Looking at Landscapes for Biodiversity: Whose View Will Do?

  • F Patrick Smith
Part of the Lecture Notes in Geoinformation and Cartography book series (LNGC)


Biodiversity conservation is increasingly one of the multiple outcomes for which landscapes are managed, alas, this may not be as straight-forward as we would like. Despite our intentions, we tend to look at landscapes from a human perspective, but when we are aiming to conserve biodiversity this perspective can be decidedly unhelpful. Other biota do not perceive landscapes in the same way as people do, nor is one species’ ‘view’ necessarily like another.

Biodiversity research within the highly modified landscapes of Australia reinforces our understanding that different taxa w— even from within the same family of organisms — can have strikingly different needs for persistence in a landscape. Different organisms can respond in completely different ways to the same landscape change, some for better, some for worse. The notion that a landscape can have — or at some time in the past has had — a single state that is ‘best’ is fanciful. One must always ask ‘best for what?’ for as soon as a change is made to improve the lot of one group or taxon, another may suffer.

Landscape managers have many tools at their disposal to help take in these varied perspectives. Firstly mapping and modelling of climate, terrain, hydrological, pedological and geological features are an important start, especially in helping to inform our understanding of the temporal and spatial distribution of both biota and biologically important processes. Secondly the mapping and modelling of vegetation distribution, type and condition is an important output in its own right and is also an important input to higher biodiversity related analyses. Finally we can map and model the movement of biota or biological entities (such as pollen or genes) throughout landscapes, both explicitly and implicitly. A present challenge is for us to learn to integrate these tools in order that we avoid unintended bias in our analyses.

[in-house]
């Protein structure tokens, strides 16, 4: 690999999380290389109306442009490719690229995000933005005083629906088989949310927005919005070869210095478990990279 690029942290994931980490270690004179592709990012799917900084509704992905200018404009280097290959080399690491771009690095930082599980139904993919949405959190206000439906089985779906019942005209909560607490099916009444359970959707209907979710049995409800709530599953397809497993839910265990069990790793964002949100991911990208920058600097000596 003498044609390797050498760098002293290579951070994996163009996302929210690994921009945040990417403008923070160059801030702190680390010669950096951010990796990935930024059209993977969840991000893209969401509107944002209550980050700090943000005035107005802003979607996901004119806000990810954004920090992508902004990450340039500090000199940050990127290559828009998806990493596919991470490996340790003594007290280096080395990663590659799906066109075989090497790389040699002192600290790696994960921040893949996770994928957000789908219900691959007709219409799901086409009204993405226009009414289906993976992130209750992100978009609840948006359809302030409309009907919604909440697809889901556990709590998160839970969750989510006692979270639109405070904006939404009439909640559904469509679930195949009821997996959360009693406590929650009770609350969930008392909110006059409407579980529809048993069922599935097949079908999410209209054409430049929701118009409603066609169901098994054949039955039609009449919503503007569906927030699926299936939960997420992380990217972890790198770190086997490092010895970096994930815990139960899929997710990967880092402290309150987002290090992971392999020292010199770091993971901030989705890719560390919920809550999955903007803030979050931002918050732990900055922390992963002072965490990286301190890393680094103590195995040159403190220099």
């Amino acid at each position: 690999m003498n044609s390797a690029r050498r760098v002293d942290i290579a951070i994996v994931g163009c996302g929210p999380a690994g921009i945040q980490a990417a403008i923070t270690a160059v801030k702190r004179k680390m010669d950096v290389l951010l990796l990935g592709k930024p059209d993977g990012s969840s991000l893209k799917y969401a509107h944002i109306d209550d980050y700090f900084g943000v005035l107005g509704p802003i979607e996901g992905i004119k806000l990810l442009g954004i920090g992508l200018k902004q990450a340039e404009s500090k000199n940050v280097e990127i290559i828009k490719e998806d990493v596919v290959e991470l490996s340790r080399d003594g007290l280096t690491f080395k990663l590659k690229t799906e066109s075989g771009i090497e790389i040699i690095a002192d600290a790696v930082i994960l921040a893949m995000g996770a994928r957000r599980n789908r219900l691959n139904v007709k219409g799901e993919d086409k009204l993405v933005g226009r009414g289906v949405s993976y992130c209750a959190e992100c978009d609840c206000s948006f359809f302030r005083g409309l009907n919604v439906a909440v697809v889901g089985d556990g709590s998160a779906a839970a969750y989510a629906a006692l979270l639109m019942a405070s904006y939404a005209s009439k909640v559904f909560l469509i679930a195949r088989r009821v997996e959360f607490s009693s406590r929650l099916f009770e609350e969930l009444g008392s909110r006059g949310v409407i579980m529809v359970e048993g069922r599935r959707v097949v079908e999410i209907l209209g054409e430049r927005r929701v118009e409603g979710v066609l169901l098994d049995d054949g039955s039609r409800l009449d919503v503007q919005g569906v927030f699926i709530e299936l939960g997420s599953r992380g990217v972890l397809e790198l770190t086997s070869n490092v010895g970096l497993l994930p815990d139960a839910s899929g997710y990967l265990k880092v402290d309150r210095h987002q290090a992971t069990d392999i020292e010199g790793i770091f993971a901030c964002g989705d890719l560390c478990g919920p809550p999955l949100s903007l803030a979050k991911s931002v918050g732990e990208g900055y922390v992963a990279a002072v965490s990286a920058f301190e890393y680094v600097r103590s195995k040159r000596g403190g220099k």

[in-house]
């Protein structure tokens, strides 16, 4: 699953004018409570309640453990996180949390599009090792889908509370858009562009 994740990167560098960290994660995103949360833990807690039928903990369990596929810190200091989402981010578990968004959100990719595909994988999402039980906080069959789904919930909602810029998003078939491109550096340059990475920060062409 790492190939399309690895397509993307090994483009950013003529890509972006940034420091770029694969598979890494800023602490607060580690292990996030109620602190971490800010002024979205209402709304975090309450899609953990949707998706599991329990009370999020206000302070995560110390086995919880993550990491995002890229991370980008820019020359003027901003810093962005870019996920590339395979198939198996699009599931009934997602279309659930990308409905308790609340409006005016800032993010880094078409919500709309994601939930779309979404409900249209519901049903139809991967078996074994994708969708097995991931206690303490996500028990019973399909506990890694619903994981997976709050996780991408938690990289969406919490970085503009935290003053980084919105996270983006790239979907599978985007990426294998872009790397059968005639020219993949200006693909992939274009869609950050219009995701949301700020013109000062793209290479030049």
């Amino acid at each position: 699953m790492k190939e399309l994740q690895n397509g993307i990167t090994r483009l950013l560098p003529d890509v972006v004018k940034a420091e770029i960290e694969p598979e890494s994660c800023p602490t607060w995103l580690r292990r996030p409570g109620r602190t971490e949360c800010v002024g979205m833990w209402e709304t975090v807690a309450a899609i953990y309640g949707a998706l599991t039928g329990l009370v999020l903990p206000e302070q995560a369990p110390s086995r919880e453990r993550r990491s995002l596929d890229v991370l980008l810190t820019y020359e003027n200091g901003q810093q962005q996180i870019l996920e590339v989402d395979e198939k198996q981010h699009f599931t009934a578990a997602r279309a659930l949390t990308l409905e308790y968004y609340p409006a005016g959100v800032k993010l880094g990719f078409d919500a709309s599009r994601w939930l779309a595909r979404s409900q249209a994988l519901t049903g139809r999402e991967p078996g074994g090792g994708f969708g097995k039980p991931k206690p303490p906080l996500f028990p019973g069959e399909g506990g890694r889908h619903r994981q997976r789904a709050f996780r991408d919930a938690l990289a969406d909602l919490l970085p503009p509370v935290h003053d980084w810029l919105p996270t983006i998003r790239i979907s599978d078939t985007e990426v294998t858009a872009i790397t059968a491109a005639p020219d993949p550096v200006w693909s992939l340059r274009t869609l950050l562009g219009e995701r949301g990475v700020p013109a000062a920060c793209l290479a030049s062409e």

Whenever we seek to map, model, ‘design’ or in any way understand landscapes we need to ask ourselves ‘whose view will do?’ If our objective is a landscape that is ‘best’ for humans then our task is (relatively) easy. However, if our objective is a landscape that is ‘best’ for non-human biodiversity then typically there is no ‘right’ answer, there is no ‘best’ outcome. We simply must be clear about our landscape objective and then do our best to ‘view’ the landscape with the appropriate — likely multiple, and hopefully well integrated — perspectives.


Habitat Patch Patch Occupancy Human Perspective Australian Landscape Unintended Bias 
These keywords were added by machine and not by the authors. This process is experimental and the keywords may be updated as the learning algorithm improves.


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Copyright information

© Springer-Verlag Berlin Heidelberg 2008

Authors and Affiliations

  • F Patrick Smith
    • 1
  1. 1.CSIRO Sustainable EcosystemsWestern Australia

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